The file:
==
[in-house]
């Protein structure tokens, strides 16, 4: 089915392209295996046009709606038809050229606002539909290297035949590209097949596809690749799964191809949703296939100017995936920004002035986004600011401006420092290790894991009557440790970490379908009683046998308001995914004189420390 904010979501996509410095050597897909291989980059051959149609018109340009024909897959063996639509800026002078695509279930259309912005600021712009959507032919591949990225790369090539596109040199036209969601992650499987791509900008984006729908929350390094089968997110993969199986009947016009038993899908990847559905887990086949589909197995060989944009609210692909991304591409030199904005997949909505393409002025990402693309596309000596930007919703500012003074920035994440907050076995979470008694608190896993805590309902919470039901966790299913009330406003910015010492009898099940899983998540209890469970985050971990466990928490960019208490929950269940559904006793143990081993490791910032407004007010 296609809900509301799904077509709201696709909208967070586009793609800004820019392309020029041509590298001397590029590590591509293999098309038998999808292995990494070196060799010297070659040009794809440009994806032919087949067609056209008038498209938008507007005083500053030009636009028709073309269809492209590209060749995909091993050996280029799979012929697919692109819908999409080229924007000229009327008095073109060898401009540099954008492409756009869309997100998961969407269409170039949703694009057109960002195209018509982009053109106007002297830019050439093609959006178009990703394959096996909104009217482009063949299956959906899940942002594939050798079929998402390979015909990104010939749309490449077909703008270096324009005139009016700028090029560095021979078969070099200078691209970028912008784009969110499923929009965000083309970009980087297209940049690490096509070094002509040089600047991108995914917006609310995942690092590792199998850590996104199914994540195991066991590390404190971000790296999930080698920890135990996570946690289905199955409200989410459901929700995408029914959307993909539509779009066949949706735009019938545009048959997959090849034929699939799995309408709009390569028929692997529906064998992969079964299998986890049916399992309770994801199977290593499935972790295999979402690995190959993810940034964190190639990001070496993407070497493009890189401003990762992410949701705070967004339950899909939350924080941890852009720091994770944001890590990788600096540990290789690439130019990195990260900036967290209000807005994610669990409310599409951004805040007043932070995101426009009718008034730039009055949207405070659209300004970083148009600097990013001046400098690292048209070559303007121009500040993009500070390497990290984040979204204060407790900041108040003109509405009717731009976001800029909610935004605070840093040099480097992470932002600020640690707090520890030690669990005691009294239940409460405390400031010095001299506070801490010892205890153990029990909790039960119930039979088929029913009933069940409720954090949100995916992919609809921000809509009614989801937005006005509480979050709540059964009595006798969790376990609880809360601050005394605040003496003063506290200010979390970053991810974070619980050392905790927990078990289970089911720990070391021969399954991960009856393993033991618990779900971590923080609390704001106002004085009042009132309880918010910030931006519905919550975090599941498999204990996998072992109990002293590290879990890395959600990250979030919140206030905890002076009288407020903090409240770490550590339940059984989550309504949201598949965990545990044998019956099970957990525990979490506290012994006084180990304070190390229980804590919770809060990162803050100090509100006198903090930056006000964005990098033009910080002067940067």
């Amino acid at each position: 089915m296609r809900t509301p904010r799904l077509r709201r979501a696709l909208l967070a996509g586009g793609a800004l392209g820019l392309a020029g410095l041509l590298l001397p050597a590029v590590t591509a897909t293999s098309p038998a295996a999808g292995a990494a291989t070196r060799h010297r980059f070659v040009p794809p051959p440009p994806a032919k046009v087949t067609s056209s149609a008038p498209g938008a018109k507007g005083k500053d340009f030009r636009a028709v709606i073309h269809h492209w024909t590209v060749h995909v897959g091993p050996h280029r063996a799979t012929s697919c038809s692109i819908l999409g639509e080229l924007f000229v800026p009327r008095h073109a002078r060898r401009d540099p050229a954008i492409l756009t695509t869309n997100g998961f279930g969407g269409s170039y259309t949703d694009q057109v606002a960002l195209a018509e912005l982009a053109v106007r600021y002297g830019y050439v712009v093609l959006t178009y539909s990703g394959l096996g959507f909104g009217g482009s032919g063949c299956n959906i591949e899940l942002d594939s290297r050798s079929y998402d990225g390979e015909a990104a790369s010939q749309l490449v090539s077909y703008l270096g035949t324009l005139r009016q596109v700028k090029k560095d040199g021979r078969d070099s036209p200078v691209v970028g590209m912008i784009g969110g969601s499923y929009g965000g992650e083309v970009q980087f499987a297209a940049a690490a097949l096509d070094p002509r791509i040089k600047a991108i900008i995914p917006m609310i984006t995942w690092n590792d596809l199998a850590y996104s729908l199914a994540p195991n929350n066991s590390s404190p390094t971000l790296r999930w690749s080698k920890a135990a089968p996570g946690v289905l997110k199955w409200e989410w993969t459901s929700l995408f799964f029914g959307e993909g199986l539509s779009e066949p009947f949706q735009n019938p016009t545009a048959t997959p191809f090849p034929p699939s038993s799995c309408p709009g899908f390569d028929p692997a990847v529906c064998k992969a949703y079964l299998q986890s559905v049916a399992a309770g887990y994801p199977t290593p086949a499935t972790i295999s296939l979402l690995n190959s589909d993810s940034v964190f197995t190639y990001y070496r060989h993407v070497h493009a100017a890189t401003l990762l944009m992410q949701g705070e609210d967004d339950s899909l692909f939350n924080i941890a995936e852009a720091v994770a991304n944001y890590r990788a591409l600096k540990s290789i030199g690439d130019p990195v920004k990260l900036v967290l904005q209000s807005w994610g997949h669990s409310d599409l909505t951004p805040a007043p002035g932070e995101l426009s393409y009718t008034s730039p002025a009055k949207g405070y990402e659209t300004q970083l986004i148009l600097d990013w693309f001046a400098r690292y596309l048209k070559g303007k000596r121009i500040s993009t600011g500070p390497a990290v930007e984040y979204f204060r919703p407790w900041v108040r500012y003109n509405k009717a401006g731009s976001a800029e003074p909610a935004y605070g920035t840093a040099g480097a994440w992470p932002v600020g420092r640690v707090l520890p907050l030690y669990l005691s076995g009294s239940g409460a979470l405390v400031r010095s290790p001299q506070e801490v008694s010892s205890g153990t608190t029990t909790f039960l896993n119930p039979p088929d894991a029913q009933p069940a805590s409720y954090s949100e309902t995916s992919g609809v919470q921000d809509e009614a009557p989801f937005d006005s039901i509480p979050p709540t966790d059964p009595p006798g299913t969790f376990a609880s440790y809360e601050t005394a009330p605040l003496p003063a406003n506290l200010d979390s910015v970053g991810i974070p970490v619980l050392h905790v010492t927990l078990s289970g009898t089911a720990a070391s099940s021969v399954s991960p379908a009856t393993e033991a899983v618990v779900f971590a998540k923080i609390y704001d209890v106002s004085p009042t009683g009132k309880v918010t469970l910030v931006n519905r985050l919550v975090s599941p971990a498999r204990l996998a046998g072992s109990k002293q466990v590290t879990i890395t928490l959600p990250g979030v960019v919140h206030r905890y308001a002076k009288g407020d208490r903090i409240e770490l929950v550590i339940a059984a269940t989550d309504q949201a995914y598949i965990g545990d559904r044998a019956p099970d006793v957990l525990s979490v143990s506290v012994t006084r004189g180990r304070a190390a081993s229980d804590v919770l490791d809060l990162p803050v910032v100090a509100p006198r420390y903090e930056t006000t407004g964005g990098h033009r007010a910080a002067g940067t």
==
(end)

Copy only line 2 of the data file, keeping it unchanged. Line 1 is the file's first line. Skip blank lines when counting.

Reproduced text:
């Protein structure tokens, strides 16, 4: 089915392209295996046009709606038809050229606002539909290297035949590209097949596809690749799964191809949703296939100017995936920004002035986004600011401006420092290790894991009557440790970490379908009683046998308001995914004189420390 904010979501996509410095050597897909291989980059051959149609018109340009024909897959063996639509800026002078695509279930259309912005600021712009959507032919591949990225790369090539596109040199036209969601992650499987791509900008984006729908929350390094089968997110993969199986009947016009038993899908990847559905887990086949589909197995060989944009609210692909991304591409030199904005997949909505393409002025990402693309596309000596930007919703500012003074920035994440907050076995979470008694608190896993805590309902919470039901966790299913009330406003910015010492009898099940899983998540209890469970985050971990466990928490960019208490929950269940559904006793143990081993490791910032407004007010 296609809900509301799904077509709201696709909208967070586009793609800004820019392309020029041509590298001397590029590590591509293999098309038998999808292995990494070196060799010297070659040009794809440009994806032919087949067609056209008038498209938008507007005083500053030009636009028709073309269809492209590209060749995909091993050996280029799979012929697919692109819908999409080229924007000229009327008095073109060898401009540099954008492409756009869309997100998961969407269409170039949703694009057109960002195209018509982009053109106007002297830019050439093609959006178009990703394959096996909104009217482009063949299956959906899940942002594939050798079929998402390979015909990104010939749309490449077909703008270096324009005139009016700028090029560095021979078969070099200078691209970028912008784009969110499923929009965000083309970009980087297209940049690490096509070094002509040089600047991108995914917006609310995942690092590792199998850590996104199914994540195991066991590390404190971000790296999930080698920890135990996570946690289905199955409200989410459901929700995408029914959307993909539509779009066949949706735009019938545009048959997959090849034929699939799995309408709009390569028929692997529906064998992969079964299998986890049916399992309770994801199977290593499935972790295999979402690995190959993810940034964190190639990001070496993407070497493009890189401003990762992410949701705070967004339950899909939350924080941890852009720091994770944001890590990788600096540990290789690439130019990195990260900036967290209000807005994610669990409310599409951004805040007043932070995101426009009718008034730039009055949207405070659209300004970083148009600097990013001046400098690292048209070559303007121009500040993009500070390497990290984040979204204060407790900041108040003109509405009717731009976001800029909610935004605070840093040099480097992470932002600020640690707090520890030690669990005691009294239940409460405390400031010095001299506070801490010892205890153990029990909790039960119930039979088929029913009933069940409720954090949100995916992919609809921000809509009614989801937005006005509480979050709540059964009595006798969790376990609880809360601050005394605040003496003063506290200010979390970053991810974070619980050392905790927990078990289970089911720990070391021969399954991960009856393993033991618990779900971590923080609390704001106002004085009042009132309880918010910030931006519905919550975090599941498999204990996998072992109990002293590290879990890395959600990250979030919140206030905890002076009288407020903090409240770490550590339940059984989550309504949201598949965990545990044998019956099970957990525990979490506290012994006084180990304070190390229980804590919770809060990162803050100090509100006198903090930056006000964005990098033009910080002067940067």